If you have been charged with driving while under the influence (DUI) in New Jersey, you likely feel overwhelmed and confused as you may not have been driving at the time of the arrest. Under New Jersey law, you can be arrested for a DUI even without driving. Although you may believe that you are making the responsible decision to “sleep it off” in your vehicle when you’ve had too much to drink, the law does not agree. Depending on the circumstances, you can face harsh penalties for sleeping in your vehicle while intoxicated. If you have been charged with a DUI for sleeping while drinking in your car, don’t give up hope yet. The prosecution’s case hangs on whether you were in actual physical control of your vehicle. With years of experience, our talented Bergen County DUI Attorneys can help you explore available defenses and protect your rights. Keep reading to learn what it means to be in actual control of a vehicle.
Is sleeping in your vehicle while drunk illegal in New Jersey?
In New Jersey, the law technically never states that an individual needs to drive a motor vehicle to be charged with a DUI. Rather, an individual can be found guilty of a DUI if they are deemed to have been in actual physical control of the vehicle. Many people feel perplexed when understanding what it means to be in actual physical control of a vehicle. Essentially, being in actual physical control of a vehicle means that you reasonably could have driven. When determining whether an individual was in actual physical control of their vehicle, the court will consider a multitude of factors including:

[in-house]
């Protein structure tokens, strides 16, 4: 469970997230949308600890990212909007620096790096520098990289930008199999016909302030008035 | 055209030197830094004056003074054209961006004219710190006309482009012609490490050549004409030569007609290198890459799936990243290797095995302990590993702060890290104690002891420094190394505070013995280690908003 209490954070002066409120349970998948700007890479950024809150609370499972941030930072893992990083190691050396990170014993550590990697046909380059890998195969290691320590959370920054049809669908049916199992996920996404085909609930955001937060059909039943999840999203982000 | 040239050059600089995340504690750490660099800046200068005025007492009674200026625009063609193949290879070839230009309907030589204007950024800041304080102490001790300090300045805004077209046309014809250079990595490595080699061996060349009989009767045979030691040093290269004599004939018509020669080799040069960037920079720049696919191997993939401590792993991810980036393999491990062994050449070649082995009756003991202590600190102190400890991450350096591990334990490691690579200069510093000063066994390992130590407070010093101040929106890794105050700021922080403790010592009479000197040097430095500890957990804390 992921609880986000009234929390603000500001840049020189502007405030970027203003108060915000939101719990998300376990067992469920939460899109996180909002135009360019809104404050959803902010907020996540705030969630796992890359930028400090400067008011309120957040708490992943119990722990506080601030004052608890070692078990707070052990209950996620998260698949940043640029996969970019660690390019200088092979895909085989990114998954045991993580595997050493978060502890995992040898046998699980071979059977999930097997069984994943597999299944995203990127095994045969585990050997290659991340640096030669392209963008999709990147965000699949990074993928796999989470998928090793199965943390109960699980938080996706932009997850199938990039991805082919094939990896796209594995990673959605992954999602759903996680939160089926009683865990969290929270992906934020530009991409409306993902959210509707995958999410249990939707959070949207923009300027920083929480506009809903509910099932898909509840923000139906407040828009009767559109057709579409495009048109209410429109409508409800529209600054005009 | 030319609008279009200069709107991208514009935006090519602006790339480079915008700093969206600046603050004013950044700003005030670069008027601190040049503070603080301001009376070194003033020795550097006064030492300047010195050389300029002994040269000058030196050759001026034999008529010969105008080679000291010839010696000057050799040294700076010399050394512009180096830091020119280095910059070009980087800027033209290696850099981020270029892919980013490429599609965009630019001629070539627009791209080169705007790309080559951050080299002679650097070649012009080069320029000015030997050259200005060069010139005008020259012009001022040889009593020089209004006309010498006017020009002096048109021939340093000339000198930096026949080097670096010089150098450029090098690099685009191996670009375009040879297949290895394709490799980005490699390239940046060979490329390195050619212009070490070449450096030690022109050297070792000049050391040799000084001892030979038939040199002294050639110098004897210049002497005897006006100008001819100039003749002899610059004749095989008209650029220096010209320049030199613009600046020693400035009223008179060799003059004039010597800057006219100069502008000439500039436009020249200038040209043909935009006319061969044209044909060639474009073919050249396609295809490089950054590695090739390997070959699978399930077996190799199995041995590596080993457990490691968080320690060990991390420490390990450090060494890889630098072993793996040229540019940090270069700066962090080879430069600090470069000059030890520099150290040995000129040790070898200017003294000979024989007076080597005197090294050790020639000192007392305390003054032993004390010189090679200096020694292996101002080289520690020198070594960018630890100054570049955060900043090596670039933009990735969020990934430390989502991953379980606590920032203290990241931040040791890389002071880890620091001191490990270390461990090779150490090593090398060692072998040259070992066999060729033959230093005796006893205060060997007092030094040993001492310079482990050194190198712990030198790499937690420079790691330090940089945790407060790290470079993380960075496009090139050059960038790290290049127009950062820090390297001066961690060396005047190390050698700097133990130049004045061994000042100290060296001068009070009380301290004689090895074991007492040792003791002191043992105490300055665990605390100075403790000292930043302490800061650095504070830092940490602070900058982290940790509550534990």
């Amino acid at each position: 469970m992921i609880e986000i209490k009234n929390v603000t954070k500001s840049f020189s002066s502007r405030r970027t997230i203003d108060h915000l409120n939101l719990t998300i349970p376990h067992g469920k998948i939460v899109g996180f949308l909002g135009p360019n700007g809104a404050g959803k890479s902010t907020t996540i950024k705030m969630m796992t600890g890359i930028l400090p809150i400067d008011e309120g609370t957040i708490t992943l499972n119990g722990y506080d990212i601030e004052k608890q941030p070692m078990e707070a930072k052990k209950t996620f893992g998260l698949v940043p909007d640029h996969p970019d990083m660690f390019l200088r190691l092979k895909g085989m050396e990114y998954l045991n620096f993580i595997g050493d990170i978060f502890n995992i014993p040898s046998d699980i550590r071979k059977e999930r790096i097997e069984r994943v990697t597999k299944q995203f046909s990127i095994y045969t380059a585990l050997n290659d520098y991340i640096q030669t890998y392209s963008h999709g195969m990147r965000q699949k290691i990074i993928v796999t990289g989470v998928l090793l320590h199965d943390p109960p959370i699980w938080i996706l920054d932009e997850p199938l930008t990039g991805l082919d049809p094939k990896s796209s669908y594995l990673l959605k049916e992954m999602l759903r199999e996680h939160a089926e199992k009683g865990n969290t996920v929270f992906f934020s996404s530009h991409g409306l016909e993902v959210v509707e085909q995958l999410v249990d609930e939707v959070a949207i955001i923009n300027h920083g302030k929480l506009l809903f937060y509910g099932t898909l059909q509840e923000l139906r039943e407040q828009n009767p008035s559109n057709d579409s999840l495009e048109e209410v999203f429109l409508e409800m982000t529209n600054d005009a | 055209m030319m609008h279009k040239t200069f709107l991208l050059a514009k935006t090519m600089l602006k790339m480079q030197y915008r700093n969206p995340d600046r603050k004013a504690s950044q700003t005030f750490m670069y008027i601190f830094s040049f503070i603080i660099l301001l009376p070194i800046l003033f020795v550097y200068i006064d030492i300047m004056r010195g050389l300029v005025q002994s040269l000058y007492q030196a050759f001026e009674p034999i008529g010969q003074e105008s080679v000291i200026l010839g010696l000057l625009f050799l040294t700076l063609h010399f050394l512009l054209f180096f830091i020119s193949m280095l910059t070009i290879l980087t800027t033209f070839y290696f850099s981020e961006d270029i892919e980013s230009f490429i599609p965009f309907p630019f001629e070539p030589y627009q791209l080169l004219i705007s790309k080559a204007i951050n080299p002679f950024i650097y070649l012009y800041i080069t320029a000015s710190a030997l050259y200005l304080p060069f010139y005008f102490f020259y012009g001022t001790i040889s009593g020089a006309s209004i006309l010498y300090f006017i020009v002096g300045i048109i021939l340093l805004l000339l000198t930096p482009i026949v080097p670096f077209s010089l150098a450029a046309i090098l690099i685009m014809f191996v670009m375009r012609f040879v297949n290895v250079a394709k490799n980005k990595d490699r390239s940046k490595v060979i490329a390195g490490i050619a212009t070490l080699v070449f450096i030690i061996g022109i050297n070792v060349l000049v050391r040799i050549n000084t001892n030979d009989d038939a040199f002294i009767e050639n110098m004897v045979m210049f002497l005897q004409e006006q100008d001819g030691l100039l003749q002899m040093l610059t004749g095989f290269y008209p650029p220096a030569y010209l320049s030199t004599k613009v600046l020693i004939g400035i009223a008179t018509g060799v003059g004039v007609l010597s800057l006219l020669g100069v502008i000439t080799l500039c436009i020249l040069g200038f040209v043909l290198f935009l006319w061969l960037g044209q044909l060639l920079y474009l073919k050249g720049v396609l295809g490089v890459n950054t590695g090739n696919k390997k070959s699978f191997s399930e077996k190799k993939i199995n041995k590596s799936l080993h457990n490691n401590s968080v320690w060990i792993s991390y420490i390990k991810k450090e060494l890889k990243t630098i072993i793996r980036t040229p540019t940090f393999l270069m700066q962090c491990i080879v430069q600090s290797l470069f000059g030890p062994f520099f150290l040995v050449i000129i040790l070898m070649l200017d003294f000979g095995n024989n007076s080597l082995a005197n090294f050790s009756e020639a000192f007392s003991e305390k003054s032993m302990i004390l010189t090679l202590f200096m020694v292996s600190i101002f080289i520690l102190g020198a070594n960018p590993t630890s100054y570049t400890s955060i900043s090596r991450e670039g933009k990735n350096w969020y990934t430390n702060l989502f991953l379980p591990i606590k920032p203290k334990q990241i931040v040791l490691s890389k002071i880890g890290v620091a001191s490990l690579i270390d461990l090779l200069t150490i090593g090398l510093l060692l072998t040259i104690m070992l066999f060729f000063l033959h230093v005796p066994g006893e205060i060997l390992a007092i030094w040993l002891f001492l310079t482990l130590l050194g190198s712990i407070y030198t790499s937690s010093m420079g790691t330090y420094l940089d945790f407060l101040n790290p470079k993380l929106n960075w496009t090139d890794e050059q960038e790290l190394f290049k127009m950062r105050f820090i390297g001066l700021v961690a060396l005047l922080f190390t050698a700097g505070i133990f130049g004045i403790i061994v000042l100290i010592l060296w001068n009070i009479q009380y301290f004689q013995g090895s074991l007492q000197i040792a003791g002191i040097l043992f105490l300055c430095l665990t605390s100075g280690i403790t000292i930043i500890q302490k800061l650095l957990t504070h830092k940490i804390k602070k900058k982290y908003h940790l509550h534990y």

- Where was the individual located inside the vehicle (behind the wheel or in the back seat)?
- Did the individual have the engine running?
- Where was the vehicle parked and how did it get there?
- Did the individual have the vehicle’s keys in their possession?
- Was the vehicle disabled (broken down)?
These factors are considered to determine whether an individual is in actual physical control of a vehicle and therefore can be charged with a DUI. For example, if you were sleeping while drunk in your car with the engine running, the keys in your possession, and you were located behind the wheel, you will likely be charged with DUI as you could have reasonably driven your vehicle while intoxicated despite not moving the vehicle. However, if you were seated in the back seat, the vehicle’s keys were not in your possession, and the engine was not running, you will likely not be charged with a DUI as you were not in actual physical control of your vehicle.
If you have been charged with a DUI for sleeping while drunk in your vehicle, the best way to protect your rights is to retain a determined Bergen County DUI attorney. Our firm is committed to helping our clients prove they were not in physical control of their vehicles.